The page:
I agree with you that spam is annoying, but putting up with it is a necessary evil (as much as I loathe using the concept of "necessary evil" due to the way it is always invoked by all the totalitarians/authoritarians in order to gain even more power).

    ReplyDelete
  5. There's nothing un-free about taking a fantasy avatar name and stick to it.

    Many American blogs don't even enable anonymous posting and the biggest milblog (Danger Room) demands that comments be made with always the same (fantasy) identity.
    http://www.wired.com/dangerroom/2009/01/the-three-rules/

    Finally, I can block you entirely without restricting your freedom of speech at all. You have no right to choose the forum for your speech.
    Think the NY Times; you have no right to get an article or comment published there. Same here.
    Faux references to human rights are annoying.

    ReplyDelete
  6. Many Americans, unfortunately, don't really understand freedom of speech. The fact that many American blogs don't allow anonymous posting means just that they're restricting the right to free speech within their communities under the fallacy that "It's my blog, so it's my house and I don't care what you think of it. If you don't like it, leave."

    The result of that is that a lot of people are leaving. The Danger Room comment sections have become significantly worse since they moved from their own comment system, which allowed anonymous posting, to Disqs, which asks for a login and can track all your activity across all the websites where you comment using the same Disqs login.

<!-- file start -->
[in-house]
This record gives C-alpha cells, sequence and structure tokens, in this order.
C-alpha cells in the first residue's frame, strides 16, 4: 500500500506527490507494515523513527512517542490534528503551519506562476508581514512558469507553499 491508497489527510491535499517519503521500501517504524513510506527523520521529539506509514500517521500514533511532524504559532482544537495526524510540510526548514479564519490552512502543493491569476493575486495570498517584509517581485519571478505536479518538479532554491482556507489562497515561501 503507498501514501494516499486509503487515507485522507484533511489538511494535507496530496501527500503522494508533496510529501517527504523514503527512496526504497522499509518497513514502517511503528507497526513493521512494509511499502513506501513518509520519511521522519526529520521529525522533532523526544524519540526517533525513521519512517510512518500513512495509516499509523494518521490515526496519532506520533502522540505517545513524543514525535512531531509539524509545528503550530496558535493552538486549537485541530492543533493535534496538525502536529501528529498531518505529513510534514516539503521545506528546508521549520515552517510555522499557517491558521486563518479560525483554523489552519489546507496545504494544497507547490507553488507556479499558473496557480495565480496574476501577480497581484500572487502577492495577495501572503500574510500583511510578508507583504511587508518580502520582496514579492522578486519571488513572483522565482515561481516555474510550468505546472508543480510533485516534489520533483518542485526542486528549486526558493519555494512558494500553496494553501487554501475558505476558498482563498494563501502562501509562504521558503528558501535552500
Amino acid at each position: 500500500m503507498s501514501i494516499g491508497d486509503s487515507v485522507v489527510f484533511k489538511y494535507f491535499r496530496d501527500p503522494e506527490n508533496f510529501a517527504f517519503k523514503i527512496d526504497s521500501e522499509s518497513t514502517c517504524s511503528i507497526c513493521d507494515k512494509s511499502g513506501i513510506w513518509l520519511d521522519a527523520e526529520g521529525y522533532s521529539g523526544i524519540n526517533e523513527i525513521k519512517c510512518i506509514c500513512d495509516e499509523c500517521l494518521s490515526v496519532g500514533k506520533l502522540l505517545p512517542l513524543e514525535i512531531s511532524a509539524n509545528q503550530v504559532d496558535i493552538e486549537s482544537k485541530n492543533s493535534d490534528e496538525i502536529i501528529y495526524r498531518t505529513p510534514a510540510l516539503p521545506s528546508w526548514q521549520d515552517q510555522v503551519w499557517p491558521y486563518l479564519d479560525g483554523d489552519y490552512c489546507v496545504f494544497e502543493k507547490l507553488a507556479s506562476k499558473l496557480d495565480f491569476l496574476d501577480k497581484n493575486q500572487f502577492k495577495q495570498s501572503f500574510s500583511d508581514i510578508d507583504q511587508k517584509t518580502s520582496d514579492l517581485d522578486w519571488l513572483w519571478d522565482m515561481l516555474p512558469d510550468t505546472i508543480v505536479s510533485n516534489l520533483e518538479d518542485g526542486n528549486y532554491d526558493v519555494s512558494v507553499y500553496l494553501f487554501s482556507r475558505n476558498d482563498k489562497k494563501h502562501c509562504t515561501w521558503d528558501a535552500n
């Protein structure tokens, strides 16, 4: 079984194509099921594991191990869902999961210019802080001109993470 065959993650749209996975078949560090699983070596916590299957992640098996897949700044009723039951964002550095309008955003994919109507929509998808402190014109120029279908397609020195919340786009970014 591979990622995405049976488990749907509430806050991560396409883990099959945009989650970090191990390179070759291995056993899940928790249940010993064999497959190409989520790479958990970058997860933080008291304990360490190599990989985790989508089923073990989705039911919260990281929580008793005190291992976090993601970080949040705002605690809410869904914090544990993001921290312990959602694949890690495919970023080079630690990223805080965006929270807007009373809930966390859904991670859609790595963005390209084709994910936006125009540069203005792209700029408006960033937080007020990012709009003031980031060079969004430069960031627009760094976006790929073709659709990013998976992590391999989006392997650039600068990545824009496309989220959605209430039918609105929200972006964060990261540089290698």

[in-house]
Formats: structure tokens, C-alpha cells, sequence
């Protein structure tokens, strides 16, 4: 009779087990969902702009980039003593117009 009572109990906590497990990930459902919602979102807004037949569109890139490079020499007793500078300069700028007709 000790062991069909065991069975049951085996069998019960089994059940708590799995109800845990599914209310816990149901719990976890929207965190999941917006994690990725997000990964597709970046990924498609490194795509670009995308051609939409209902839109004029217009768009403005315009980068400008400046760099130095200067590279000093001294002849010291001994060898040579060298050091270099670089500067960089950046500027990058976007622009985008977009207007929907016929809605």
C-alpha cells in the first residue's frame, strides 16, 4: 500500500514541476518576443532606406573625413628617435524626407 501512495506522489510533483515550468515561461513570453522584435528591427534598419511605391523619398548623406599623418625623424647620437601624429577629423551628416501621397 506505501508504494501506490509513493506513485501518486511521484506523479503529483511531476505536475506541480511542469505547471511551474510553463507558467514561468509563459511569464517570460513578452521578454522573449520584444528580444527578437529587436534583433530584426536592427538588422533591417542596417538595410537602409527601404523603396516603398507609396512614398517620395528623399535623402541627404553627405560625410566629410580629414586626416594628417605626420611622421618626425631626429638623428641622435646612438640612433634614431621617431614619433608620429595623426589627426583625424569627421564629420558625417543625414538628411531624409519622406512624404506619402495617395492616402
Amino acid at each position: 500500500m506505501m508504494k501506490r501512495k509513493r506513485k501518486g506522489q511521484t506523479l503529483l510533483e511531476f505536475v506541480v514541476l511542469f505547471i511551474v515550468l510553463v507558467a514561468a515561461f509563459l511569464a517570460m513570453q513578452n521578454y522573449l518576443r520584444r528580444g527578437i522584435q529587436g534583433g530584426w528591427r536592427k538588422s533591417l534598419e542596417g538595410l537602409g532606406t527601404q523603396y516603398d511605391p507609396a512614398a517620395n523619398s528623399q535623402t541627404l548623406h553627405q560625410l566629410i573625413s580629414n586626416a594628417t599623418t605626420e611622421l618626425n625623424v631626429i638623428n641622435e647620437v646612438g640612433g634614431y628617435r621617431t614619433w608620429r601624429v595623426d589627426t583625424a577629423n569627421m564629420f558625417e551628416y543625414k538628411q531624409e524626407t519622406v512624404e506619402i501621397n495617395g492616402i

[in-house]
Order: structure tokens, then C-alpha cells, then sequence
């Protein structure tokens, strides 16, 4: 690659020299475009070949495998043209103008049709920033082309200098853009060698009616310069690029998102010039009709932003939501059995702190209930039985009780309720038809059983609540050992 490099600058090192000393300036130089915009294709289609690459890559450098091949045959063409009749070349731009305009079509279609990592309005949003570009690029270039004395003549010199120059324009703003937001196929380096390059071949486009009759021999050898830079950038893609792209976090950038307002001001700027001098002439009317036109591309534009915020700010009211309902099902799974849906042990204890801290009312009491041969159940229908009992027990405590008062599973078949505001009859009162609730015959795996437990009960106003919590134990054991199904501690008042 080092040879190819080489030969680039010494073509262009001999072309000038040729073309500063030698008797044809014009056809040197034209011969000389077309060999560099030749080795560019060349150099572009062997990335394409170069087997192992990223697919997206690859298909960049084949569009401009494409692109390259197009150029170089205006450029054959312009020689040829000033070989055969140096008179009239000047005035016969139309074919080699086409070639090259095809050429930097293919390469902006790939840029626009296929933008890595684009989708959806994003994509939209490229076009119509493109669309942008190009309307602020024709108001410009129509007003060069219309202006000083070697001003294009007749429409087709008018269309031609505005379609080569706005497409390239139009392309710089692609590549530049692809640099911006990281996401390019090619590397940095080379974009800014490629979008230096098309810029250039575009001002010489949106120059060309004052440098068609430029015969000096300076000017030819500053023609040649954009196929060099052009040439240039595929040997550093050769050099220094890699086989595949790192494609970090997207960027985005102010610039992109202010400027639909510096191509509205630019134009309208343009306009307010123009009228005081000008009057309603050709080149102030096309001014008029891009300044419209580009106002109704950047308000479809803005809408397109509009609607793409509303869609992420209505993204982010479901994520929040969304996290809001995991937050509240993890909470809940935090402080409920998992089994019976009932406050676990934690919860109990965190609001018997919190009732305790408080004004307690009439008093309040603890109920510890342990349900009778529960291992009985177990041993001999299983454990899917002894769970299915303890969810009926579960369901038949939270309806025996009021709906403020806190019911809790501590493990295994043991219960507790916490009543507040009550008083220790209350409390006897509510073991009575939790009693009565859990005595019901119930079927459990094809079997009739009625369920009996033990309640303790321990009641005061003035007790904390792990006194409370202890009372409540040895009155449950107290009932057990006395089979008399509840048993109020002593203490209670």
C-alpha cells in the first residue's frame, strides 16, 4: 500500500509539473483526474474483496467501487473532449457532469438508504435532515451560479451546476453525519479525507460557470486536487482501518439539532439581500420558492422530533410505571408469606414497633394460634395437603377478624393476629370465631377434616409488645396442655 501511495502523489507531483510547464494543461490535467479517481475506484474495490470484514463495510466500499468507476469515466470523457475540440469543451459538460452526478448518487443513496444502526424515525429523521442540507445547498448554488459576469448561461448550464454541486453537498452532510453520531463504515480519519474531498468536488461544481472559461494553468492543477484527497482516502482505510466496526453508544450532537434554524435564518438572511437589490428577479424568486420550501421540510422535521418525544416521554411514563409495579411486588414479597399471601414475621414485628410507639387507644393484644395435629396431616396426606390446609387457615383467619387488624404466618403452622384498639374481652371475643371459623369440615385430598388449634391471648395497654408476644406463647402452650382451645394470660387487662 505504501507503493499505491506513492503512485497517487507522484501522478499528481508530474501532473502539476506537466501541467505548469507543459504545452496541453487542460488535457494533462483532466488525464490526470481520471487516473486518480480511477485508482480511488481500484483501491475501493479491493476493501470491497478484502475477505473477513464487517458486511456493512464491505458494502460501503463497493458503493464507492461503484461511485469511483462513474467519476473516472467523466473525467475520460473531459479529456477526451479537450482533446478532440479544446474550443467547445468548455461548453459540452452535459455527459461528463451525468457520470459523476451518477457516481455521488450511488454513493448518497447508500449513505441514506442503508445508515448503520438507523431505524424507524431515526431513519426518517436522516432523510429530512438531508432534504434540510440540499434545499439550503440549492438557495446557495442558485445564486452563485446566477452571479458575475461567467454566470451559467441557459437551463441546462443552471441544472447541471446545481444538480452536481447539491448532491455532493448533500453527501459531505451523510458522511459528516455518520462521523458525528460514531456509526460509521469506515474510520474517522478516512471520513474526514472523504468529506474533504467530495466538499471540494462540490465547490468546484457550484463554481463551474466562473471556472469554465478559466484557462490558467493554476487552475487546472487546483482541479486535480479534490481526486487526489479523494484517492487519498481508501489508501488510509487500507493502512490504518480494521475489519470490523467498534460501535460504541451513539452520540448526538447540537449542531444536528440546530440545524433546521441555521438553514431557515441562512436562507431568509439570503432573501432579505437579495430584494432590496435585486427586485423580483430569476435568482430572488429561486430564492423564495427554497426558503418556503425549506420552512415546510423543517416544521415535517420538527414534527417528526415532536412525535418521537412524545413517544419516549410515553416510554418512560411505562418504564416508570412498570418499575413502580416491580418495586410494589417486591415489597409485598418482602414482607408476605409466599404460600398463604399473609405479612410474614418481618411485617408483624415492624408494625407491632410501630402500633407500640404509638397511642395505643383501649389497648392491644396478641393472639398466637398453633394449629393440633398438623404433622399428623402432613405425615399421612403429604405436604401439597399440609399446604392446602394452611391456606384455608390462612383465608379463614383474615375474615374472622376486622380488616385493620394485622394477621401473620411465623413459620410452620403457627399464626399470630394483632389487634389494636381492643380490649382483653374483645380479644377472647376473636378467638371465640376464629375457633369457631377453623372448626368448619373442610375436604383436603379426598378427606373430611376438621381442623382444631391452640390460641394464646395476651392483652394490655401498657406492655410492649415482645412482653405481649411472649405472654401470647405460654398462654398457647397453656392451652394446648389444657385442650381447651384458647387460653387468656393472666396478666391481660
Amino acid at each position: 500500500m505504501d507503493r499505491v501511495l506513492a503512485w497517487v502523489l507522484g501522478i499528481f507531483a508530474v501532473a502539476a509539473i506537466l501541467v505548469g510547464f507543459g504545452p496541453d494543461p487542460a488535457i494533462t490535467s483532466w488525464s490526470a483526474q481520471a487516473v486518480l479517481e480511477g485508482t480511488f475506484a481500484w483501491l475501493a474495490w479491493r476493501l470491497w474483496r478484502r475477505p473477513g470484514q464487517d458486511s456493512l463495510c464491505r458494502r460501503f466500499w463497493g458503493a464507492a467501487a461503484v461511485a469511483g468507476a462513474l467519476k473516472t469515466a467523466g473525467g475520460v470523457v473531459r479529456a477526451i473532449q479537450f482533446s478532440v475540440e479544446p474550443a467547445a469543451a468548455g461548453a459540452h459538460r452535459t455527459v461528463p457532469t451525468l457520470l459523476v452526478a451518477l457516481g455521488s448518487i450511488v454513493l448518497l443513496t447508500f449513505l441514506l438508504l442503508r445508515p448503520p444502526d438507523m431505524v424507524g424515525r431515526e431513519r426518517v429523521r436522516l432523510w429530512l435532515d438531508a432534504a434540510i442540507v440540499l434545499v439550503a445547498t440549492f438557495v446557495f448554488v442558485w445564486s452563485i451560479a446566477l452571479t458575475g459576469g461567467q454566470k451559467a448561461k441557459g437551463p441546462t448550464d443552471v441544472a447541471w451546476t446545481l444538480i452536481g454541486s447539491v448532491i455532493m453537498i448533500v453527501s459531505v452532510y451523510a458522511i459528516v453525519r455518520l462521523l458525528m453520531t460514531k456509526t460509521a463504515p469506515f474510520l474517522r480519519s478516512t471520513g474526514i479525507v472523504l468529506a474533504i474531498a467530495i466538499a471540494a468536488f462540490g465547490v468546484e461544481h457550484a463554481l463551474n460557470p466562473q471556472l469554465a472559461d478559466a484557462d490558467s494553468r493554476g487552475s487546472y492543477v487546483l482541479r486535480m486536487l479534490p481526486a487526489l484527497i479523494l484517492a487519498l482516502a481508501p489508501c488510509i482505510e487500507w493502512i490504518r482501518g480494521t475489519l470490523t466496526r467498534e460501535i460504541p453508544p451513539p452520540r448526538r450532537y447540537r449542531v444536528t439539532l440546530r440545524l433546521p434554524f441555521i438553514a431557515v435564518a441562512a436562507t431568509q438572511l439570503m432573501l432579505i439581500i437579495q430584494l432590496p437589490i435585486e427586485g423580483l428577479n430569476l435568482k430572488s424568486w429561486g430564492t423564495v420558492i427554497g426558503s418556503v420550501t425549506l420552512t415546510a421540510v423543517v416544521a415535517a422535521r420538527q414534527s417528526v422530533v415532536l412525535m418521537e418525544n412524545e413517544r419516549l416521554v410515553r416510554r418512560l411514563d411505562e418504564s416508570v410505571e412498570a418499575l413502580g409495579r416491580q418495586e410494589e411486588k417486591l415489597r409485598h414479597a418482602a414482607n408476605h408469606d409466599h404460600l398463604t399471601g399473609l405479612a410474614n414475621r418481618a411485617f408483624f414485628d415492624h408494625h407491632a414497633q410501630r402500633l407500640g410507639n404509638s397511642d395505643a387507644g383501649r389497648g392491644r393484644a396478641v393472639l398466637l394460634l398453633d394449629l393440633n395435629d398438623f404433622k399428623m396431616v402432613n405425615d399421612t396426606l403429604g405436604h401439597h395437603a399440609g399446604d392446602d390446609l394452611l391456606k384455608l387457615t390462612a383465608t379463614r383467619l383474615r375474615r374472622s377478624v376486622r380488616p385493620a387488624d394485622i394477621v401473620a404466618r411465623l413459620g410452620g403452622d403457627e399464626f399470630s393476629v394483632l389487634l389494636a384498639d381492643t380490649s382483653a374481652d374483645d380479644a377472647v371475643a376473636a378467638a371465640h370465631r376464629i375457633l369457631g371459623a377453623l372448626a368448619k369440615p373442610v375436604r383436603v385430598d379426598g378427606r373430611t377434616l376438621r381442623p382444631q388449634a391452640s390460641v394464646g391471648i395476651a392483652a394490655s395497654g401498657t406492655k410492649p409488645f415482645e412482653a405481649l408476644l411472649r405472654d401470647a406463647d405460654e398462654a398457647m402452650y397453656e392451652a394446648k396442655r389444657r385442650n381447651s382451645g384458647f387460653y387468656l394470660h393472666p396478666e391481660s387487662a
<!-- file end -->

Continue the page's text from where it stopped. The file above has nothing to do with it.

As for the NY Times, unless you toe a certain line (after all, it's a News Corp publication), you won't be posting anything there. There's no freedom of speech on the NYT.

    I'm quite saddened by the fact that you take this issue so lightly by calling this "faux references to human rights". If you are one of those people that consider that only the governments are bound by the rules of freedom of speech (those that recognize freedom of speech to begin with), but privately-owned organizations can operate like dictatorships and nobody should complain about it, then I have misjudged you. This is exactly the mechanism that many, if not all governments, use to restrict freedom of speech: in order to maintain the veneer of freedom of speech, they supposedly claim that they don't restrict it, but by various means they coopt or coerce the privatly-owned entities that control the flow of information to play ball, exercise censorship and, essentially, be the fall guys.